COVID-19 Viticulture Update 4/17/2020
El inglés es el idioma de control de esta página. En la medida en que haya algún conflicto entre la traducción al inglés y la traducción, el inglés prevalece.
Al hacer clic en el enlace de traducción se activa un servicio de traducción gratuito para convertir la página al español. Al igual que con cualquier traducción por Internet, la conversión no es sensible al contexto y puede que no traduzca el texto en su significado original. NC State Extension no garantiza la exactitud del texto traducido. Por favor, tenga en cuenta que algunas aplicaciones y/o servicios pueden no funcionar como se espera cuando se traducen.
English is the controlling language of this page. To the extent there is any conflict between the English text and the translation, English controls.
Clicking on the translation link activates a free translation service to convert the page to Spanish. As with any Internet translation, the conversion is not context-sensitive and may not translate the text to its original meaning. NC State Extension does not guarantee the accuracy of the translated text. Please note that some applications and/or services may not function as expected when translated.Collapse ▲
COVID-19 Viticulture Update 4/17/2020
Frost has caused a lot of damage in the Piedmont and Mountains over the past two nights. In some cases it might take one or two days before shoot damage is fully visible. If severe shoot damage is observed, removing shoots and relying on basal and dormant buds might be advisable to avoid uneven fruit growth and ripening.
- Please read more in a document prepared by David Lockwood from the University of Tennessee.
- Please also see additional information on how to manage frost damage.
- Important FAQs to the PPP (4/15)
- Department of Homeland Security final rule changing H2A requirements. View the USDA release
On the Farm:
- The NC State University Plant Disease and Insect Clinic has been approved to operate under modified conditions. More details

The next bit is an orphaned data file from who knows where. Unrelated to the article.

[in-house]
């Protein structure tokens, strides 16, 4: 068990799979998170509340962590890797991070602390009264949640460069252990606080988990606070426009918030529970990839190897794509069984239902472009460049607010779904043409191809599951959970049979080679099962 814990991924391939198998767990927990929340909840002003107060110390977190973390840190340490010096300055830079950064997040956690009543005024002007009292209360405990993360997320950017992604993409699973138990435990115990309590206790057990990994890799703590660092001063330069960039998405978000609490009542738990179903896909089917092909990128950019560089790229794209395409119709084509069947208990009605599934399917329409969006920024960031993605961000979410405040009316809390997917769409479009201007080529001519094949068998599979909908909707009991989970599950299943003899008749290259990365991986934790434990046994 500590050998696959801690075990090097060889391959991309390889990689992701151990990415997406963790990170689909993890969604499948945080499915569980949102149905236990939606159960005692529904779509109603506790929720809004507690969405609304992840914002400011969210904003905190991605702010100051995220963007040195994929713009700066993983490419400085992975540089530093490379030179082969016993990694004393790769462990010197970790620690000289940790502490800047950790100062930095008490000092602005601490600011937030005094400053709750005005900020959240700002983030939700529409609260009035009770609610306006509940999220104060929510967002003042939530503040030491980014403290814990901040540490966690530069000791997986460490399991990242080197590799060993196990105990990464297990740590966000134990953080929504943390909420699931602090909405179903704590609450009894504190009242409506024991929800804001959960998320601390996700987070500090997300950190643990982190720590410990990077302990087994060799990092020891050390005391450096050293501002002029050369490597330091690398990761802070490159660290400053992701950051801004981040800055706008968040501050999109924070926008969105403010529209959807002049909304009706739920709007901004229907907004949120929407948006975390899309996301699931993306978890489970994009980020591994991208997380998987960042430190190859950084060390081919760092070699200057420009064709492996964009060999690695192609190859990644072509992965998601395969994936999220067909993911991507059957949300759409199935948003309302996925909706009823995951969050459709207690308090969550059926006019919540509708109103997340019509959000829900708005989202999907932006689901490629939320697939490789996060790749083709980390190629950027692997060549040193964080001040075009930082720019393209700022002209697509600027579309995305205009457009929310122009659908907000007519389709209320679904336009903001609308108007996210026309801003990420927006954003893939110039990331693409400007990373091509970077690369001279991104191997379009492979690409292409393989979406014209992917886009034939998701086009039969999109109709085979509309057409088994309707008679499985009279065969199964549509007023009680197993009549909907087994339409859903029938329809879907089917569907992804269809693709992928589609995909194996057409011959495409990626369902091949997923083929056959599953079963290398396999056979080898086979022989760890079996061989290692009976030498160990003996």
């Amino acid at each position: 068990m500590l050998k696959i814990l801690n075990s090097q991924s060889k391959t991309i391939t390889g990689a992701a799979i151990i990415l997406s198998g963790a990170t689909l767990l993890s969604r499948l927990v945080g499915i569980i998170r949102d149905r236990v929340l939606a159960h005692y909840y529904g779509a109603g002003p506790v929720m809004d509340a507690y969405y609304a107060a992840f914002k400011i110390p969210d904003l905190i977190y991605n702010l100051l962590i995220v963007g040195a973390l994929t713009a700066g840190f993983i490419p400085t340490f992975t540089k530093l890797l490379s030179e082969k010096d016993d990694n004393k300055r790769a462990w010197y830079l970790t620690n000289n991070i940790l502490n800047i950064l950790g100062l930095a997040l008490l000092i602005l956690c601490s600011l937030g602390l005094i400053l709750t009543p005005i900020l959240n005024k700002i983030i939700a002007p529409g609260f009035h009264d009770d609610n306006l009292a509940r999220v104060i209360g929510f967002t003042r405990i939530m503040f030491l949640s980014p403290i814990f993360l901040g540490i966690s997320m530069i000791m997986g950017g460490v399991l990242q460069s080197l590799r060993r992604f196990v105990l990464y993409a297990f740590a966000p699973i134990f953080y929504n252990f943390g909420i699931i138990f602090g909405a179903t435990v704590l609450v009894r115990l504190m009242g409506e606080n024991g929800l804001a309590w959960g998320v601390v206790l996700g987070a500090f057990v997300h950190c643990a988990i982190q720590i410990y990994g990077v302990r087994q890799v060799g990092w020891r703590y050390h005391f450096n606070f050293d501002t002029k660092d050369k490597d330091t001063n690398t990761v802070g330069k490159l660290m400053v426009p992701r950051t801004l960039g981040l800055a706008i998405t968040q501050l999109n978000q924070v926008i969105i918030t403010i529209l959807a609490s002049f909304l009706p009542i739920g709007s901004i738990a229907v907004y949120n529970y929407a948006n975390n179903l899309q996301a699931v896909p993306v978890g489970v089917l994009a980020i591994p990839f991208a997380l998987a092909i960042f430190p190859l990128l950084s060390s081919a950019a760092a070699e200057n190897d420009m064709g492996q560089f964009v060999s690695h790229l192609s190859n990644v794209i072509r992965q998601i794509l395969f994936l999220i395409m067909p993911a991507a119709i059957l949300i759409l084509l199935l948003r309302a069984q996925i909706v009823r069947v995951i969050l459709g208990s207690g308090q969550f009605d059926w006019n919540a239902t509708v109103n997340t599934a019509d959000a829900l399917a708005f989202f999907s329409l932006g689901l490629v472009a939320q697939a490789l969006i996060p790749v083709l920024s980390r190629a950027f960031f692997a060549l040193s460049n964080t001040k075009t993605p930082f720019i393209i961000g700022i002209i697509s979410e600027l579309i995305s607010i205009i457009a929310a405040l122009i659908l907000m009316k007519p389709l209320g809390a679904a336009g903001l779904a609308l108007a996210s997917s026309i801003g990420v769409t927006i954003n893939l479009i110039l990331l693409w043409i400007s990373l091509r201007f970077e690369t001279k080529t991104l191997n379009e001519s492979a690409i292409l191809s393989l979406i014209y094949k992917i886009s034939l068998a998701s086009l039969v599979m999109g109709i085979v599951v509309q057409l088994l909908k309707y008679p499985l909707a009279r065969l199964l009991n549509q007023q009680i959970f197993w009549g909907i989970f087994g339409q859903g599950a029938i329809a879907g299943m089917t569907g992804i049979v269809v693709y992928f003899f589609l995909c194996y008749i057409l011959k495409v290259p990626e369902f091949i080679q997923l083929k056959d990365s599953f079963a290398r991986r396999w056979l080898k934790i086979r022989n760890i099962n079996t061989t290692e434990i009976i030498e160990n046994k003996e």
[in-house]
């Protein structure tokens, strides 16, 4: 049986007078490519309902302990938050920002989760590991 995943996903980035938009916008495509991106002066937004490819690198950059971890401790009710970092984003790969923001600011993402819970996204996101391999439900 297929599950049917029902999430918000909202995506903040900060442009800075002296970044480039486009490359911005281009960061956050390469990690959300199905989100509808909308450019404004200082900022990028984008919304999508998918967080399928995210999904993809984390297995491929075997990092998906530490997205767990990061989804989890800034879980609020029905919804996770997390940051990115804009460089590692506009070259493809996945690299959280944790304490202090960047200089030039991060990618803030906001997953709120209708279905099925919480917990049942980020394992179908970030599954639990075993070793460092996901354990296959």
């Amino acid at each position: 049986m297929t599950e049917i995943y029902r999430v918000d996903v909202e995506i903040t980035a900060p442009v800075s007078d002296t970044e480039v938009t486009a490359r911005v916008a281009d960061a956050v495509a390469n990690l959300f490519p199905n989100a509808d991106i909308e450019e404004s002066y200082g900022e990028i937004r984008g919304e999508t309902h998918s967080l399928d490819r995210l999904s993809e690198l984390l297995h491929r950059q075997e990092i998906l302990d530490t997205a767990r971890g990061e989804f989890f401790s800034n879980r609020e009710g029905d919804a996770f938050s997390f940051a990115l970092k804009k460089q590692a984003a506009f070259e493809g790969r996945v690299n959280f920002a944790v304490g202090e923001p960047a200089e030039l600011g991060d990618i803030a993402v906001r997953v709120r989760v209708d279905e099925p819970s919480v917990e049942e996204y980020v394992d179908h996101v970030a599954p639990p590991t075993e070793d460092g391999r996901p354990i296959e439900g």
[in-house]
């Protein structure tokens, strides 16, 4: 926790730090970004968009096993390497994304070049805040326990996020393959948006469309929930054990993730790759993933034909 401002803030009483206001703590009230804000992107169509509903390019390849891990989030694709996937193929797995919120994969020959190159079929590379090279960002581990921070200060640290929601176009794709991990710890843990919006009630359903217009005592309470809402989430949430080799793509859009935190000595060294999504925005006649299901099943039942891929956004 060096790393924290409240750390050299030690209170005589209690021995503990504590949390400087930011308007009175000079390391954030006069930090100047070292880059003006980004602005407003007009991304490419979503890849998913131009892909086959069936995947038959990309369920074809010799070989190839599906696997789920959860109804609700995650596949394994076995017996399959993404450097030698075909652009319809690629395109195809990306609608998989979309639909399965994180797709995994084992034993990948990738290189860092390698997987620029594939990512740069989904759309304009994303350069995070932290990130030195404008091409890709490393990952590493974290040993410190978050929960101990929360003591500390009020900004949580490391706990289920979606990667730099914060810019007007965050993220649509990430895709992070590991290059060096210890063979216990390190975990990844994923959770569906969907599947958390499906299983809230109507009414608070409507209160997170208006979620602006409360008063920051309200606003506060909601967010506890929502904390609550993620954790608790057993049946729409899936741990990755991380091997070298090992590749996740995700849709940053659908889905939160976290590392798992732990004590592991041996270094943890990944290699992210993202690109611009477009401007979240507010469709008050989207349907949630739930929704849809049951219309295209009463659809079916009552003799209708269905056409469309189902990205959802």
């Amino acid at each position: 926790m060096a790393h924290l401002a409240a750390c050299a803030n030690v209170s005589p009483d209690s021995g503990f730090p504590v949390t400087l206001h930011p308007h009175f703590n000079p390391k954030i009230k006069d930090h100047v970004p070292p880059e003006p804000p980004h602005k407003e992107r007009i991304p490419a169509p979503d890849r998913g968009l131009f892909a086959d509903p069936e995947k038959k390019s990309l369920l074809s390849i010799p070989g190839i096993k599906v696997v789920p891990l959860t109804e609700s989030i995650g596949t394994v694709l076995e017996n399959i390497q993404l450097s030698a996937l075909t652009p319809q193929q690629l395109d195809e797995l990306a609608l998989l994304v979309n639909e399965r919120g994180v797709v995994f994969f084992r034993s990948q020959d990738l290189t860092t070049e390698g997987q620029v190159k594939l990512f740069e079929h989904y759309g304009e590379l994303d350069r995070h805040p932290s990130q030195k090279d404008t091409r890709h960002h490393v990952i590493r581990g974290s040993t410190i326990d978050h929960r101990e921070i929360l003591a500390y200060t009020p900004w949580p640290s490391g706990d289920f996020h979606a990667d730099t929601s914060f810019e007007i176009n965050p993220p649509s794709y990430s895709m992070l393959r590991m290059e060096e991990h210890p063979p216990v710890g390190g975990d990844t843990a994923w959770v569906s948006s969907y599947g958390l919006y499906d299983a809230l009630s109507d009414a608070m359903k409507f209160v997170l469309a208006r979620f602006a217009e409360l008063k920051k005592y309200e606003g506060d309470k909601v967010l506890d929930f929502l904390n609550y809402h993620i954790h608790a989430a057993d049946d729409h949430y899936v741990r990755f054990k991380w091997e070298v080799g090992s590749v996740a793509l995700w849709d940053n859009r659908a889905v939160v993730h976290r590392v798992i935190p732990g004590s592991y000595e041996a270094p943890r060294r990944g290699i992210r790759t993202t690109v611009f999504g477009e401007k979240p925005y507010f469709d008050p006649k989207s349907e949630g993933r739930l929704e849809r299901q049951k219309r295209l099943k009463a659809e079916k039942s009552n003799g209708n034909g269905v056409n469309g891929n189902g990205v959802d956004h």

- How Produce Growers and Packagers Can Stabilize Retail Supply Chain During Coronavirus Pandemic. Read the NC State University article
- Farm Health and Safety Considerations
- Upcoming Webinar: April 22, 1-2 p.m.: Mitigating Immediate Harmful Impacts of COVID-19 on Farms and Ranches Selling through Local and Regional Food Markets
- The NC food bank is prepared to accept large and small donations from farms. Read more
Important Note on PPP
We have taken note of some confusion over the PPP and how it affects farmers specifically, so please take note of the following points:
- There is no penalty for applying for a PPP Loan and later being determined ineligible. However, there could be a penalty for providing the wrong information on your application, but there are no penalties if you are simply deemed ineligible.
- H-2A workers’ pay cannot be covered using the PPP Loan. Please see this webpage with important questions regarding farms, H-2A workers, and the PPP.
Department of Homeland Security final rule changing H2A requirements. From a USDA news release:
“Under this temporary final rule, an H-2A petitioner with a valid temporary labor certification who is concerned that workers will be unable to enter the country due to travel restrictions can start employing certain foreign workers who are currently in H-2A status in the United States immediately after United States Citizenship and Immigration Services (USCIS) receives the H-2A petition, but no earlier than the start date of employment listed on the petition. To take advantage of this time-limited change in regulatory requirements, the H-2A worker seeking to change employers must already be in the United States and in valid H-2A status.
Additionally, USCIS is temporarily amending its regulations to protect the country’s food supply chain by allowing H-2A workers to stay beyond the three-year maximum allowable period of stay in the United States. These temporary changes will encourage and facilitate the continued lawful employment of foreign temporary and seasonal agricultural workers during the COVID-19 national emergency. Agricultural employers should utilize this streamlined process if they are concerned with their ability to bring in the temporary workers who were previously authorized to work for the employer in H-2A classification. At no point is it acceptable for employers to hire illegal aliens.”
View the USDA release
Daily COVID-19 Update as of 4/17/2020:
- North Carolina (11 a.m. EST): 5,859 positive/ 152 deaths
- USA: (8:38 p.m. EST): 700,282 positive/ 36,822 deaths
- World (8:38 p.m. EST): 2,240,768 positive/ 153,871 deaths
Other Helpful Resources:
This post was created by Emma Volk and Mark Hoffmann